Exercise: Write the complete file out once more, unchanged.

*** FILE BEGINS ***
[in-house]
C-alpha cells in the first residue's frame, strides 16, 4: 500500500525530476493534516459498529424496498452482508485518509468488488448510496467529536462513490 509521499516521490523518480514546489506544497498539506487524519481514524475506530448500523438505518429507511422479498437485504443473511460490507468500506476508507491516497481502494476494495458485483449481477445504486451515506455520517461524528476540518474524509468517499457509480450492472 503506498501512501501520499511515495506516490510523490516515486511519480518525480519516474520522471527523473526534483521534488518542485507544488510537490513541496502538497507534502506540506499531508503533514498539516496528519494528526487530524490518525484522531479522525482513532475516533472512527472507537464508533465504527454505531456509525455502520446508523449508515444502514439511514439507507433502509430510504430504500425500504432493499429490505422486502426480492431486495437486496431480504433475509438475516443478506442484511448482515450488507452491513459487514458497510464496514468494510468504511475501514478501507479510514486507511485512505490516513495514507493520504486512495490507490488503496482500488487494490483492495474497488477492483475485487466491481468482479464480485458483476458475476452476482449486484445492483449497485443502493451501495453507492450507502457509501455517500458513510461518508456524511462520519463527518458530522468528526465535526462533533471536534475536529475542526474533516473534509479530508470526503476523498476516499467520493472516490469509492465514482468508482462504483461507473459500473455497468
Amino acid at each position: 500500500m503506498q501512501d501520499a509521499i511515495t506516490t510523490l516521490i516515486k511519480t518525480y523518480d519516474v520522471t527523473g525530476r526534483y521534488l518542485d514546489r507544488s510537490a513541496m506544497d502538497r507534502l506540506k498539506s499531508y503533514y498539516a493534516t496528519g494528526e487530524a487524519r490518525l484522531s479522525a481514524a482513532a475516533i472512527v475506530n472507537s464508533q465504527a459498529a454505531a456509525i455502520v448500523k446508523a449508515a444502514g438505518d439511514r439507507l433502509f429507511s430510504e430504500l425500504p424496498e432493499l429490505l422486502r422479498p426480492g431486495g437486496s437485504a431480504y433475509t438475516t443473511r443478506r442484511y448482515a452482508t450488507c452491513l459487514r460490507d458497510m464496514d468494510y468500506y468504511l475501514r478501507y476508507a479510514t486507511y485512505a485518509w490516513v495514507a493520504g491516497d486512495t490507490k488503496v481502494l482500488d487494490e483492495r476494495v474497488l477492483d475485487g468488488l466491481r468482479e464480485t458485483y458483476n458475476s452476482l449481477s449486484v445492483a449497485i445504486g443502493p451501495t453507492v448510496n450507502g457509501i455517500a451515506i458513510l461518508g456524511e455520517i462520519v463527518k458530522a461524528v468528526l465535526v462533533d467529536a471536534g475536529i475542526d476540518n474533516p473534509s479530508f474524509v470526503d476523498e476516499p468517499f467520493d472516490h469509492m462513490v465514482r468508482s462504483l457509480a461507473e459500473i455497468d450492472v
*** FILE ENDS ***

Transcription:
[in-house]
C-alpha cells in the first residue's frame, strides 16, 4: 500500500525530476493534516459498529424496498452482508485518509468488488448510496467529536462513490 509521499516521490523518480514546489506544497498539506487524519481514524475506530448500523438505518429507511422479498437485504443473511460490507468500506476508507491516497481502494476494495458485483449481477445504486451515506455520517461524528476540518474524509468517499457509480450492472 503506498501512501501520499511515495506516490510523490516515486511519480518525480519516474520522471527523473526534483521534488518542485507544488510537490513541496502538497507534502506540506499531508503533514498539516496528519494528526487530524490518525484522531479522525482513532475516533472512527472507537464508533465504527454505531456509525455502520446508523449508515444502514439511514439507507433502509430510504430504500425500504432493499429490505422486502426480492431486495437486496431480504433475509438475516443478506442484511448482515450488507452491513459487514458497510464496514468494510468504511475501514478501507479510514486507511485512505490516513495514507493520504486512495490507490488503496482500488487494490483492495474497488477492483475485487466491481468482479464480485458483476458475476452476482449486484445492483449497485443502493451501495453507492450507502457509501455517500458513510461518508456524511462520519463527518458530522468528526465535526462533533471536534475536529475542526474533516473534509479530508470526503476523498476516499467520493472516490469509492465514482468508482462504483461507473459500473455497468
Amino acid at each position: 500500500m503506498q501512501d501520499a509521499i511515495t506516490t510523490l516521490i516515486k511519480t518525480y523518480d519516474v520522471t527523473g525530476r526534483y521534488l518542485d514546489r507544488s510537490a513541496m506544497d502538497r507534502l506540506k498539506s499531508y503533514y498539516a493534516t496528519g494528526e487530524a487524519r490518525l484522531s479522525a481514524a482513532a475516533i472512527v475506530n472507537s464508533q465504527a459498529a454505531a456509525i455502520v448500523k446508523a449508515a444502514g438505518d439511514r439507507l433502509f429507511s430510504e430504500l425500504p424496498e432493499l429490505l422486502r422479498p426480492g431486495g437486496s437485504a431480504y433475509t438475516t443473511r443478506r442484511y448482515a452482508t450488507c452491513l459487514r460490507d458497510m464496514d468494510y468500506y468504511l475501514r478501507y476508507a479510514t486507511y485512505a485518509w490516513v495514507a493520504g491516497d486512495t490507490k488503496v481502494l482500488d487494490e483492495r476494495v474497488l477492483d475485487g468488488l466491481r468482479e464480485t458485483y458483476n458475476s452476482l449481477s449486484v445492483a449497485i445504486g443502493p451501495t453507492v448510496n450507502g457509501i455517500a451515506i458513510l461518508g456524511e455520517i462520519v463527518k458530522a461524528v468528526l465535526v462533533d467529536a471536534g475536529i475542526d476540518n474533516p473534509s479530508f474524509v470526503d476523498e476516499p468517499f467520493d472516490h469509492m462513490v465514482r468508482s462504483l457509480a461507473e459500473i455497468d450492472v